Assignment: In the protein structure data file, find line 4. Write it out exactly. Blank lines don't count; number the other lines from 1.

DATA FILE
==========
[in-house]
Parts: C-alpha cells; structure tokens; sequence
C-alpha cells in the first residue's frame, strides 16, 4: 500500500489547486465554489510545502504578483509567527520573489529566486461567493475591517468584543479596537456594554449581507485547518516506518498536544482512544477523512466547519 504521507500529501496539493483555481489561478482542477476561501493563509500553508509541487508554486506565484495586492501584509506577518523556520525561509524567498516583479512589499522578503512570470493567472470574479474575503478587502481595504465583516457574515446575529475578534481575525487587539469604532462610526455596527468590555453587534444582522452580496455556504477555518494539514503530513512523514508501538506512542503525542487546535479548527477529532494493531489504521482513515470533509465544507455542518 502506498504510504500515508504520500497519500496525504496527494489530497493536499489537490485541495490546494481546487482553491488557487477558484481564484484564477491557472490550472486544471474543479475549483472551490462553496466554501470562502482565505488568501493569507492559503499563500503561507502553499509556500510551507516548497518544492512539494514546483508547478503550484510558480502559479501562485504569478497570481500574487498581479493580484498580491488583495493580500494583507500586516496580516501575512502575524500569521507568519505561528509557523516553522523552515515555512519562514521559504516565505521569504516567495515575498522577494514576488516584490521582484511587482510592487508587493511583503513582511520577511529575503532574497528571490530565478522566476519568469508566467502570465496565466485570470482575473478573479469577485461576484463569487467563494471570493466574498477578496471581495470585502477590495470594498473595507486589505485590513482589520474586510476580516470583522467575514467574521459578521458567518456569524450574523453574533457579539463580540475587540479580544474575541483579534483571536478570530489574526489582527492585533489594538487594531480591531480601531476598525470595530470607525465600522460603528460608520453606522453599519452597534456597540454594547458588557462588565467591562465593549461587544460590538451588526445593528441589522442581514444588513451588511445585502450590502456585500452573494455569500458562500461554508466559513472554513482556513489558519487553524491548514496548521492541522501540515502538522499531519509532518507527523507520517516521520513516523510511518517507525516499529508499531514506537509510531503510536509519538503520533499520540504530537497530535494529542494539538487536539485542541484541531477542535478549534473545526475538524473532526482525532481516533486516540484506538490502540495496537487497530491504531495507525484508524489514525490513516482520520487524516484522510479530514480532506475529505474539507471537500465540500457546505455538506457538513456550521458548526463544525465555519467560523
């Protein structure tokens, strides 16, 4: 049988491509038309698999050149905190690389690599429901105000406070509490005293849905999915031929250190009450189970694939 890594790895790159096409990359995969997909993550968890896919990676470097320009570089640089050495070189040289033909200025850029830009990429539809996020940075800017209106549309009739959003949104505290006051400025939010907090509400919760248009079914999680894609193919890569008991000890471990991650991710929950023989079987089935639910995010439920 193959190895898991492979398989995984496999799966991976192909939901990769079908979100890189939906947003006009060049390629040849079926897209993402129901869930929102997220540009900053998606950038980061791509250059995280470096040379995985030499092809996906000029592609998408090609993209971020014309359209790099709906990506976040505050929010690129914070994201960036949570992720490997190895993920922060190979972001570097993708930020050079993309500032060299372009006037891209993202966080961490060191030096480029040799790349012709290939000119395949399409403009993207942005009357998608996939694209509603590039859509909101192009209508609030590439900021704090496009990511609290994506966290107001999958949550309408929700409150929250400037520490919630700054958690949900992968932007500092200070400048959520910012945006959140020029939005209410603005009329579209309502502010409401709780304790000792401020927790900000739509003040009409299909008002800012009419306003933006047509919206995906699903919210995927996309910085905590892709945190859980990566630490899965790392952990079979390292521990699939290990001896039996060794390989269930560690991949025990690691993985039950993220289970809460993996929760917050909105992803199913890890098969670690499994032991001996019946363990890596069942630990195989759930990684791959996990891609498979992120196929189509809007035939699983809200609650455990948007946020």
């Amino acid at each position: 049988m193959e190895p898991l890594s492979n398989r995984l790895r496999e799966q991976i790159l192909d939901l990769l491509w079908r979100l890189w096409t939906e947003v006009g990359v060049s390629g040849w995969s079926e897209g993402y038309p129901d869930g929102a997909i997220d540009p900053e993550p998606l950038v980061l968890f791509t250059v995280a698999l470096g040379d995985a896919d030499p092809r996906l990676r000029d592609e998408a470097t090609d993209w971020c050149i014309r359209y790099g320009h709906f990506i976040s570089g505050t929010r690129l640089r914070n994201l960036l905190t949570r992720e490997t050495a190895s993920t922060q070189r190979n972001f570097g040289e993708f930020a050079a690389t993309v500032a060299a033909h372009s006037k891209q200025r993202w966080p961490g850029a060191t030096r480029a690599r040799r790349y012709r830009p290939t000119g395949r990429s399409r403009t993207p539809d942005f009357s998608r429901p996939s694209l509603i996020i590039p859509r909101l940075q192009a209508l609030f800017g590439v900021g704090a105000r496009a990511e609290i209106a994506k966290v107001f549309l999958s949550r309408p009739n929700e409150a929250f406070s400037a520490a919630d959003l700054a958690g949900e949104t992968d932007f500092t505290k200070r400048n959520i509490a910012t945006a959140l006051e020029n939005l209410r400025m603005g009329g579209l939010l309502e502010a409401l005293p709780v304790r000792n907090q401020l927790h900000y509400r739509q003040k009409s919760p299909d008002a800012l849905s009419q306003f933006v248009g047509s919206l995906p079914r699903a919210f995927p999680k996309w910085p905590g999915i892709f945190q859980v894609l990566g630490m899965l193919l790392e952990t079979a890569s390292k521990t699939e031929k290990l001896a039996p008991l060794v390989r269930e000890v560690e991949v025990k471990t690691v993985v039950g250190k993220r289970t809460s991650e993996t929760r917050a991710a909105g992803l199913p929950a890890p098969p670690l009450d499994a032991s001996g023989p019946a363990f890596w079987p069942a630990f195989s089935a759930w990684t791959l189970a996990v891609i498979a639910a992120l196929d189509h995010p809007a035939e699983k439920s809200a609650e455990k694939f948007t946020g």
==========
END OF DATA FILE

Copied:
């Protein structure tokens, strides 16, 4: 049988491509038309698999050149905190690389690599429901105000406070509490005293849905999915031929250190009450189970694939 890594790895790159096409990359995969997909993550968890896919990676470097320009570089640089050495070189040289033909200025850029830009990429539809996020940075800017209106549309009739959003949104505290006051400025939010907090509400919760248009079914999680894609193919890569008991000890471990991650991710929950023989079987089935639910995010439920 193959190895898991492979398989995984496999799966991976192909939901990769079908979100890189939906947003006009060049390629040849079926897209993402129901869930929102997220540009900053998606950038980061791509250059995280470096040379995985030499092809996906000029592609998408090609993209971020014309359209790099709906990506976040505050929010690129914070994201960036949570992720490997190895993920922060190979972001570097993708930020050079993309500032060299372009006037891209993202966080961490060191030096480029040799790349012709290939000119395949399409403009993207942005009357998608996939694209509603590039859509909101192009209508609030590439900021704090496009990511609290994506966290107001999958949550309408929700409150929250400037520490919630700054958690949900992968932007500092200070400048959520910012945006959140020029939005209410603005009329579209309502502010409401709780304790000792401020927790900000739509003040009409299909008002800012009419306003933006047509919206995906699903919210995927996309910085905590892709945190859980990566630490899965790392952990079979390292521990699939290990001896039996060794390989269930560690991949025990690691993985039950993220289970809460993996929760917050909105992803199913890890098969670690499994032991001996019946363990890596069942630990195989759930990684791959996990891609498979992120196929189509809007035939699983809200609650455990948007946020």